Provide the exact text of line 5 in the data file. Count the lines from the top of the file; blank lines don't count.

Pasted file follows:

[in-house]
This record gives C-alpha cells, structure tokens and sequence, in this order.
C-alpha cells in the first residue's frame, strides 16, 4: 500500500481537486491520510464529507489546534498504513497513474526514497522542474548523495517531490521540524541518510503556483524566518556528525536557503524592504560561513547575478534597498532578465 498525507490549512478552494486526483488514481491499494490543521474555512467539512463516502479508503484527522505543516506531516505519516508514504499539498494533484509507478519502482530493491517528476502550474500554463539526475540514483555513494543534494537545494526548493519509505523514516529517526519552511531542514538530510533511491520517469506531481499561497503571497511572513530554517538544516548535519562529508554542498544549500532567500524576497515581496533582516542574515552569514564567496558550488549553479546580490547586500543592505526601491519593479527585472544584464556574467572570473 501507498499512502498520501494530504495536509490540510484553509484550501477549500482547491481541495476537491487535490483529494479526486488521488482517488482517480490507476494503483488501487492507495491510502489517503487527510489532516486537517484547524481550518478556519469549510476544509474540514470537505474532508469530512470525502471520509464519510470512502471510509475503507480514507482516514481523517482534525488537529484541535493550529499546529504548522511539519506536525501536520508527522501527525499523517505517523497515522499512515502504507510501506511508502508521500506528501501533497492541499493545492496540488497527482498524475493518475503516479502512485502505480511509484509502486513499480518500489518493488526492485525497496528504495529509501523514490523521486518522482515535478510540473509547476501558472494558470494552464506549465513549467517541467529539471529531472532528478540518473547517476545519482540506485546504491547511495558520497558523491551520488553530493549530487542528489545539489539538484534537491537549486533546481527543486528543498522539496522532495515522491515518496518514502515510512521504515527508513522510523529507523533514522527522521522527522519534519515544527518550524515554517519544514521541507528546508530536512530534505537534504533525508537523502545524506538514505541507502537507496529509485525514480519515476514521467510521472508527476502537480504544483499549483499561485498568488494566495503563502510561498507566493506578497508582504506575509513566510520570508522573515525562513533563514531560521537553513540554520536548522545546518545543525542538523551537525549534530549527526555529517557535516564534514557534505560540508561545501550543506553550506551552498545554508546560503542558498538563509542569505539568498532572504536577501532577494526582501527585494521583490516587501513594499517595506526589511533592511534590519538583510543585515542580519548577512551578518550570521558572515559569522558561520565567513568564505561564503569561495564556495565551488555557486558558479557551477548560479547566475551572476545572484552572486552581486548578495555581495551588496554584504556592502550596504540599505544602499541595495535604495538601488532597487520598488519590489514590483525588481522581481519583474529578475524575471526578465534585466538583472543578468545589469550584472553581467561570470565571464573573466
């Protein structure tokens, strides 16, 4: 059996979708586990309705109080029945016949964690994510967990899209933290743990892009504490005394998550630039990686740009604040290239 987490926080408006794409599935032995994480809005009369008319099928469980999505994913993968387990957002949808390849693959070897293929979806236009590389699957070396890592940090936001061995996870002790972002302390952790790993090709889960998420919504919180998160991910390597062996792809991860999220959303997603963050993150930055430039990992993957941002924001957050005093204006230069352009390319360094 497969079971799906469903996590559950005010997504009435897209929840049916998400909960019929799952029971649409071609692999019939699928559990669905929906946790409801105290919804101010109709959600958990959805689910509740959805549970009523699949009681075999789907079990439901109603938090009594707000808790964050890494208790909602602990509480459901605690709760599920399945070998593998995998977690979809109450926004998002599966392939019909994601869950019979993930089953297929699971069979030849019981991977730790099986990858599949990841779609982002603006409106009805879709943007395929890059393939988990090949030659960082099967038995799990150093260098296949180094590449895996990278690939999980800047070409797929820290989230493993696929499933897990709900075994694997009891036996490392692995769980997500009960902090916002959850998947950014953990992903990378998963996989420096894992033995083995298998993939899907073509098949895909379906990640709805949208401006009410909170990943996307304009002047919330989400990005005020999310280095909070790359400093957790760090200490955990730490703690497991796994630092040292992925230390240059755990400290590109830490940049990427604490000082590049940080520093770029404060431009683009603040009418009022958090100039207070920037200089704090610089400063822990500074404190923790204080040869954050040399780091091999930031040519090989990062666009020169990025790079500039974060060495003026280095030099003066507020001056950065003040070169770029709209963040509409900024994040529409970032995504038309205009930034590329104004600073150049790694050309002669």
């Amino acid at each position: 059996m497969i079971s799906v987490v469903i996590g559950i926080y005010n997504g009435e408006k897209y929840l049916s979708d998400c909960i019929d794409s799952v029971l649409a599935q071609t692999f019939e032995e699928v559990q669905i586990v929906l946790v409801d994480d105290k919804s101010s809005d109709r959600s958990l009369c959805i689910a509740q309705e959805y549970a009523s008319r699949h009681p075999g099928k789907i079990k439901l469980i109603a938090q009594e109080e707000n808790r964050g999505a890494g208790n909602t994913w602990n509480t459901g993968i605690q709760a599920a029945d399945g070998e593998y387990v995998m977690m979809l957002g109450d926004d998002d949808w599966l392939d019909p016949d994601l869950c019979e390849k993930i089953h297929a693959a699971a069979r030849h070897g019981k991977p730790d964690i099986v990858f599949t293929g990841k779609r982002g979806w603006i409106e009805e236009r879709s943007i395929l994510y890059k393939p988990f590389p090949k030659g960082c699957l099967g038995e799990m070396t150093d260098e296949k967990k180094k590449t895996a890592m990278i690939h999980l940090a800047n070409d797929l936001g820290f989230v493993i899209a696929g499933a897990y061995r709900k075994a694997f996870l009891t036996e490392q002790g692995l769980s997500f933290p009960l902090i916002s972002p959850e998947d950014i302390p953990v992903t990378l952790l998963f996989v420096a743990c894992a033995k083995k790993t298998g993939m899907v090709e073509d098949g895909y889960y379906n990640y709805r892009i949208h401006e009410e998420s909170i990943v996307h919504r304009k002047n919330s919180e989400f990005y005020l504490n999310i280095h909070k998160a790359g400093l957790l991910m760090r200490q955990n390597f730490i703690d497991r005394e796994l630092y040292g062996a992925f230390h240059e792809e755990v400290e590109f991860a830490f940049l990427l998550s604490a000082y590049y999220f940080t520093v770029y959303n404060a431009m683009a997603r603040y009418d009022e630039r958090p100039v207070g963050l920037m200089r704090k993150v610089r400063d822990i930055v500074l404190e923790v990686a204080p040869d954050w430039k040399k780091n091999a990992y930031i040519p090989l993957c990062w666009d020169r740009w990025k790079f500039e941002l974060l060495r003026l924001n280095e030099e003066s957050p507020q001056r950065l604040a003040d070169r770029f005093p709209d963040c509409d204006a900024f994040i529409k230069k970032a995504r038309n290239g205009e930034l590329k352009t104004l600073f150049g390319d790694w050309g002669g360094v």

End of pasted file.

């Amino acid at each position: 059996m497969i079971s799906v987490v469903i996590g559950i926080y005010n997504g009435e408006k897209y929840l049916s979708d998400c909960i019929d794409s799952v029971l649409a599935q071609t692999f019939e032995e699928v559990q669905i586990v929906l946790v409801d994480d105290k919804s101010s809005d109709r959600s958990l009369c959805i689910a509740q309705e959805y549970a009523s008319r699949h009681p075999g099928k789907i079990k439901l469980i109603a938090q009594e109080e707000n808790r964050g999505a890494g208790n909602t994913w602990n509480t459901g993968i605690q709760a599920a029945d399945g070998e593998y387990v995998m977690m979809l957002g109450d926004d998002d949808w599966l392939d019909p016949d994601l869950c019979e390849k993930i089953h297929a693959a699971a069979r030849h070897g019981k991977p730790d964690i099986v990858f599949t293929g990841k779609r982002g979806w603006i409106e009805e236009r879709s943007i395929l994510y890059k393939p988990f590389p090949k030659g960082c699957l099967g038995e799990m070396t150093d260098e296949k967990k180094k590449t895996a890592m990278i690939h999980l940090a800047n070409d797929l936001g820290f989230v493993i899209a696929g499933a897990y061995r709900k075994a694997f996870l009891t036996e490392q002790g692995l769980s997500f933290p009960l902090i916002s972002p959850e998947d950014i302390p953990v992903t990378l952790l998963f996989v420096a743990c894992a033995k083995k790993t298998g993939m899907v090709e073509d098949g895909y889960y379906n990640y709805r892009i949208h401006e009410e998420s909170i990943v996307h919504r304009k002047n919330s919180e989400f990005y005020l504490n999310i280095h909070k998160a790359g400093l957790l991910m760090r200490q955990n390597f730490i703690d497991r005394e796994l630092y040292g062996a992925f230390h240059e792809e755990v400290e590109f991860a830490f940049l990427l998550s604490a000082y590049y999220f940080t520093v770029y959303n404060a431009m683009a997603r603040y009418d009022e630039r958090p100039v207070g963050l920037m200089r704090k993150v610089r400063d822990i930055v500074l404190e923790v990686a204080p040869d954050w430039k040399k780091n091999a990992y930031i040519p090989l993957c990062w666009d020169r740009w990025k790079f500039e941002l974060l060495r003026l924001n280095e030099e003066s957050p507020q001056r950065l604040a003040d070169r770029f005093p709209d963040c509409d204006a900024f994040i529409k230069k970032a995504r038309n290239g205009e930034l590329k352009t104004l600073f150049g390319d790694w050309g002669g360094v």